mean = c(6,7,0.6,15),
nu = c(0.1),
scale = c(2^3),
shape = c(2^(-4)),
component.type = c("common","common","specific","specific"))
initial.parameters.basic.vb.1
## mean nu scale shape component.type
## 1: 6.0 0.1 8 0.0625 common
## 2: 7.0 0.1 8 0.0625 common
## 3: 0.6 0.1 8 0.0625 specific
## 4: 15.0 0.1 8 0.0625 specific
```

To fit the model pass the data (without the component labels), the initial rho, and the other componentwise initial parameters to the fit_comixture() function.

```
output.test.basic.vb.1 <- fit_comixture(test.data.basic[,.(vals,seg)], initial.parameters.basic.vb.1, max.iterations = 60, algorithm = "VB", quiet = TRUE)
## [1] "2 segments, each with 2 common component(s), and 2 specific component(s)"
## [1] "Finished after 60 iterations (0.6 seconds)"
```

We can then visualise the result using the plot_comixture() function.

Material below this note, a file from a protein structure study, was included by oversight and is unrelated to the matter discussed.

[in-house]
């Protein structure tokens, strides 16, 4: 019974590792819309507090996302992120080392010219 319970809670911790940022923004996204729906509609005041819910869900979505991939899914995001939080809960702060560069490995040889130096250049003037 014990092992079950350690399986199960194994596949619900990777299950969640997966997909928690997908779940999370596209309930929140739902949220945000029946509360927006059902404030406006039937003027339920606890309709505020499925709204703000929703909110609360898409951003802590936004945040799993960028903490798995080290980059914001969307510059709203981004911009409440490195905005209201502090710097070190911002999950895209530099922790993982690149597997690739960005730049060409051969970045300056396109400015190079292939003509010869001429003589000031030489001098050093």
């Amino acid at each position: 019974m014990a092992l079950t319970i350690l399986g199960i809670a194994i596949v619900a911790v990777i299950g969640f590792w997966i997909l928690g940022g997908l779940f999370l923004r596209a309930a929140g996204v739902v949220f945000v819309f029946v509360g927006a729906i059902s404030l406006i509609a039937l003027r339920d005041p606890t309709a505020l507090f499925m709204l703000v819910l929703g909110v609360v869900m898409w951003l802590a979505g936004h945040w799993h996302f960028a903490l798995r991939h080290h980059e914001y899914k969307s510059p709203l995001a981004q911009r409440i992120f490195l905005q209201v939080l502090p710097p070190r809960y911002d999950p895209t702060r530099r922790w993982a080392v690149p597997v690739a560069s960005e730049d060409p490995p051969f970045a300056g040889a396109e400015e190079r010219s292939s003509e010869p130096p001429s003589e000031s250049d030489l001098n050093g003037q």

`plot_comixture(test.data.basic, output.test.basic.vb.1)`

`plot_comixture(test.data.basic, output.test.basic.vb.1, type = "density")`

`plot_comixture(test.data.basic, output.test.basic.vb.1, type = "QQ")`

This is also a good case to demonstrate the failure of this algorithm. Depending on the inital means the method can get stuck in a local maxima. E.g. change the mean 0.6 to 0.4.

```
initial.parameters.basic.vb.2 <- data.table(
mean = c(6,7,0.4,15),
nu = c(0.1),
scale = c(2^3),
shape = c(2^(-4)),
component.type = c("common","common","specific","specific"))
output.test.basic.vb.2 <- fit_comixture(test.data.basic[,.(vals,seg)], initial.parameters.basic.vb.2, max.iterations = 60, algorithm = "VB", quiet = TRUE)
## [1] "2 segments, each with 2 common component(s), and 2 specific component(s)"
## [1] "Finished after 60 iterations (0.7 seconds)"
plot_comixture(test.data.basic, output.test.basic.vb.2)
```

`plot_comixture(test.data.basic, output.test.basic.vb.2, type = "density")`